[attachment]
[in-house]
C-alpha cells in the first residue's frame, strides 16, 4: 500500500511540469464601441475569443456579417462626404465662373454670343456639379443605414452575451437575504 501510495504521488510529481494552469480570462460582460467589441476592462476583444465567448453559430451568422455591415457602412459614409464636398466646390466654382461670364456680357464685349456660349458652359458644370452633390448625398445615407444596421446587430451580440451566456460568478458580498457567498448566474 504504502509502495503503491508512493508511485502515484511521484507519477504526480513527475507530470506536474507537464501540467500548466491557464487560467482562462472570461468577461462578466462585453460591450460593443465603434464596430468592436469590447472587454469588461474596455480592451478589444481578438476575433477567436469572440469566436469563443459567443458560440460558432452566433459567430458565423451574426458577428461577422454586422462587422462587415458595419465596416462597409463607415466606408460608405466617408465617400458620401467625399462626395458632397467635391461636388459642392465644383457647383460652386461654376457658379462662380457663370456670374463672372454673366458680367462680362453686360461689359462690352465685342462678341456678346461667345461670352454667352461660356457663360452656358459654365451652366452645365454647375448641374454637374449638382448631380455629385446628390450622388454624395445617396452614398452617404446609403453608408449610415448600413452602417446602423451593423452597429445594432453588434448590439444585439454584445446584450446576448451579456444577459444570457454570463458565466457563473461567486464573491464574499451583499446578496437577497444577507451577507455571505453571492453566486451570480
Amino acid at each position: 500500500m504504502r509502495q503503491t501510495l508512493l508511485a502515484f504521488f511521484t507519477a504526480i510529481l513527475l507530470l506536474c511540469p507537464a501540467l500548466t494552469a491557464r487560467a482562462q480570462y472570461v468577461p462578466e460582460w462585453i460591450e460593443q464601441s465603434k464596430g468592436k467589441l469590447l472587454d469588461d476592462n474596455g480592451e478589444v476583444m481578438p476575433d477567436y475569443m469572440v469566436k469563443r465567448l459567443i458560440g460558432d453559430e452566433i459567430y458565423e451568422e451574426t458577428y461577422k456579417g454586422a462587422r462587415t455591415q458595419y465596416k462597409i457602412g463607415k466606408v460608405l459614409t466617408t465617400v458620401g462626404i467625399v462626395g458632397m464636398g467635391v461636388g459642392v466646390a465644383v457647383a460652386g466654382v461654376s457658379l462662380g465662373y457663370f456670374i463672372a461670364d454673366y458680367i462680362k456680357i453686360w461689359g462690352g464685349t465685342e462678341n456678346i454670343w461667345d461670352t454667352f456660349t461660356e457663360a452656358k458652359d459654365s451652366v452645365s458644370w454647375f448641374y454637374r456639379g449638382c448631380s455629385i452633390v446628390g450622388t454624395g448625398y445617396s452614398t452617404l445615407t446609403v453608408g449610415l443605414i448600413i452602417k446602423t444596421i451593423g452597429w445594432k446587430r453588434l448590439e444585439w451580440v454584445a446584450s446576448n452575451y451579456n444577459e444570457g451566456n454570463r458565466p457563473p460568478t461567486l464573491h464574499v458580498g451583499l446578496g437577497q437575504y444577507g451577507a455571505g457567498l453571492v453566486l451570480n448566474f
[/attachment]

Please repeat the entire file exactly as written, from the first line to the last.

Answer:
[in-house]
C-alpha cells in the first residue's frame, strides 16, 4: 500500500511540469464601441475569443456579417462626404465662373454670343456639379443605414452575451437575504 501510495504521488510529481494552469480570462460582460467589441476592462476583444465567448453559430451568422455591415457602412459614409464636398466646390466654382461670364456680357464685349456660349458652359458644370452633390448625398445615407444596421446587430451580440451566456460568478458580498457567498448566474 504504502509502495503503491508512493508511485502515484511521484507519477504526480513527475507530470506536474507537464501540467500548466491557464487560467482562462472570461468577461462578466462585453460591450460593443465603434464596430468592436469590447472587454469588461474596455480592451478589444481578438476575433477567436469572440469566436469563443459567443458560440460558432452566433459567430458565423451574426458577428461577422454586422462587422462587415458595419465596416462597409463607415466606408460608405466617408465617400458620401467625399462626395458632397467635391461636388459642392465644383457647383460652386461654376457658379462662380457663370456670374463672372454673366458680367462680362453686360461689359462690352465685342462678341456678346461667345461670352454667352461660356457663360452656358459654365451652366452645365454647375448641374454637374449638382448631380455629385446628390450622388454624395445617396452614398452617404446609403453608408449610415448600413452602417446602423451593423452597429445594432453588434448590439444585439454584445446584450446576448451579456444577459444570457454570463458565466457563473461567486464573491464574499451583499446578496437577497444577507451577507455571505453571492453566486451570480
Amino acid at each position: 500500500m504504502r509502495q503503491t501510495l508512493l508511485a502515484f504521488f511521484t507519477a504526480i510529481l513527475l507530470l506536474c511540469p507537464a501540467l500548466t494552469a491557464r487560467a482562462q480570462y472570461v468577461p462578466e460582460w462585453i460591450e460593443q464601441s465603434k464596430g468592436k467589441l469590447l472587454d469588461d476592462n474596455g480592451e478589444v476583444m481578438p476575433d477567436y475569443m469572440v469566436k469563443r465567448l459567443i458560440g460558432d453559430e452566433i459567430y458565423e451568422e451574426t458577428y461577422k456579417g454586422a462587422r462587415t455591415q458595419y465596416k462597409i457602412g463607415k466606408v460608405l459614409t466617408t465617400v458620401g462626404i467625399v462626395g458632397m464636398g467635391v461636388g459642392v466646390a465644383v457647383a460652386g466654382v461654376s457658379l462662380g465662373y457663370f456670374i463672372a461670364d454673366y458680367i462680362k456680357i453686360w461689359g462690352g464685349t465685342e462678341n456678346i454670343w461667345d461670352t454667352f456660349t461660356e457663360a452656358k458652359d459654365s451652366v452645365s458644370w454647375f448641374y454637374r456639379g449638382c448631380s455629385i452633390v446628390g450622388t454624395g448625398y445617396s452614398t452617404l445615407t446609403v453608408g449610415l443605414i448600413i452602417k446602423t444596421i451593423g452597429w445594432k446587430r453588434l448590439e444585439w451580440v454584445a446584450s446576448n452575451y451579456n444577459e444570457g451566456n454570463r458565466p457563473p460568478t461567486l464573491h464574499v458580498g451583499l446578496g437577497q437575504y444577507g451577507a455571505g457567498l453571492v453566486l451570480n448566474f